TGen North stands guard against this worldwide threat
Each year across the globe, nearly 2 million people die of tuberculosis (TB) — that’s one death every 17 seconds.
“TB is still one of the great health threats in the world,” said Dr. David Engelthaler, Co-Director of TGen’s Pathogen and Microbiome Division, or TGen North, in Flagstaff, Arizona.
TB is an infectious disease caused by Mycobacterium tuberculosis (Mtb) bacteria, which attacks the lungs and is spread through tiny droplets released into the air from coughs and sneezes.
The leading infectious disease worldwide, TB infects nearly 1 in 3 people on the planet, more than 2.5 billion human beings. And while most develop no symptoms, more than 10 million cases occur annually, more than the second- and third-leading infectious health threats — HIV and malaria — combined.
Through the advent of modern medicine, TB infections are rare in the U.S. and other developed nations. But for those living in underdeveloped regions in countries such as India and South Africa and the eastern part of Europe, TB afflicts greater than half of the population. With an increasingly mobile world population, the need to protect the health of Americans is ever more dependent on protecting the health of all humanity.
“TB is a chronic condition that is part of the daily life of much of the world’s population,” Dr. Engelthaler said. “Here in the U.S., hardly anyone is infected with TB. In other parts of the world, almost everyone knows someone who is infected with TB. That’s really tragic.”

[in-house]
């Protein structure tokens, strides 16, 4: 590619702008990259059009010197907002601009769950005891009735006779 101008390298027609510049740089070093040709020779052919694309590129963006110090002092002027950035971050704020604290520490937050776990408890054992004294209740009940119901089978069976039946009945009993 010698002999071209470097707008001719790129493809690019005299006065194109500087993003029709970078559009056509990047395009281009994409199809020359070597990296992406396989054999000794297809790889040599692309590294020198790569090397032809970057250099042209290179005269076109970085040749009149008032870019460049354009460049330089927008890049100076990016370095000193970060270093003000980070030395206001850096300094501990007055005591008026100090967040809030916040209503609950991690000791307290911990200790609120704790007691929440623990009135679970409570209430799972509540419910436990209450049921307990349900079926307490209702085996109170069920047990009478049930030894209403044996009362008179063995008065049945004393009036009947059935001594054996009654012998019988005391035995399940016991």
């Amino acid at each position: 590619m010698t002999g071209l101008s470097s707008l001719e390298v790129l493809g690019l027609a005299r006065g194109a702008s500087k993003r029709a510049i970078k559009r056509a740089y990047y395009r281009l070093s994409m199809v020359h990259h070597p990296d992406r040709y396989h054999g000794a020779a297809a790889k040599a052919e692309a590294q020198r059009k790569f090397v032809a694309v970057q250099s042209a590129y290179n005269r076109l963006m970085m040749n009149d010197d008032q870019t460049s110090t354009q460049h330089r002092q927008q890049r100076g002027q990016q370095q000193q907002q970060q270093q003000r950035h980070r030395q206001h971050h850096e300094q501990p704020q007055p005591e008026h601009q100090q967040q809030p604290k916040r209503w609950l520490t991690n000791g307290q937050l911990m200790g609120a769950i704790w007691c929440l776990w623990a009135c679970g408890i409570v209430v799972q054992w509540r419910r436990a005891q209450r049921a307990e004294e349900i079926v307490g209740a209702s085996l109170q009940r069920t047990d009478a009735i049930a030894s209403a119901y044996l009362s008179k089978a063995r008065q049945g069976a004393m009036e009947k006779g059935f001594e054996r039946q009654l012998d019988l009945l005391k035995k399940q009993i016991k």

And researchers are working against the clock. TB is continually mutating, creating drug-resistant varieties as fast as science’s ability to create effective new antibiotic counteragents.
The Power of Partnership
In May, Tucson’s Critical Path Institute (C-Path) forged a partnership with TGen North as part of their $1.1 million grant from the Bill & Melinda Gates Foundation to significantly enrich its TB data platform developed to better understand the genetic basis of drug resistance in Mycobacterium tuberculosis. Over the next three years, TGen North will sequence more than 12,000 TB samples, or isolates, from more than 35 countries around the world.
This project will help track and map the ever-changing genomic signatures of this disease, as it continues to mutate and evolve. By exactly mapping different types of TB isolates, TGen North will help guide a global precision-medicine response to this elusive health threat.
“This effort will provide us with a complete view of the DNA of TB from across the globe,” said Dr. Engelthaler, adding that the primary goal of the effort is to make all the sequencing information publicly available. “By bringing all of this data together, it will essentially benefit the world’s researchers and clinicians working on TB. It’s about building a global resource. The abilities of all these researchers will be brought to bear.”
Creating a Precise Genetic Test for TB
TGen North is also working to develop a Rapid Drug Sensitivity Test (RDST), a diagnostic kit that is both compact and economical for use in the world’s most remote locations, providing physicians with an exact identification of each patient’s strain of TB. Such a test would help ensure that doctors get the right drugs to treat each patient’s specific type of TB.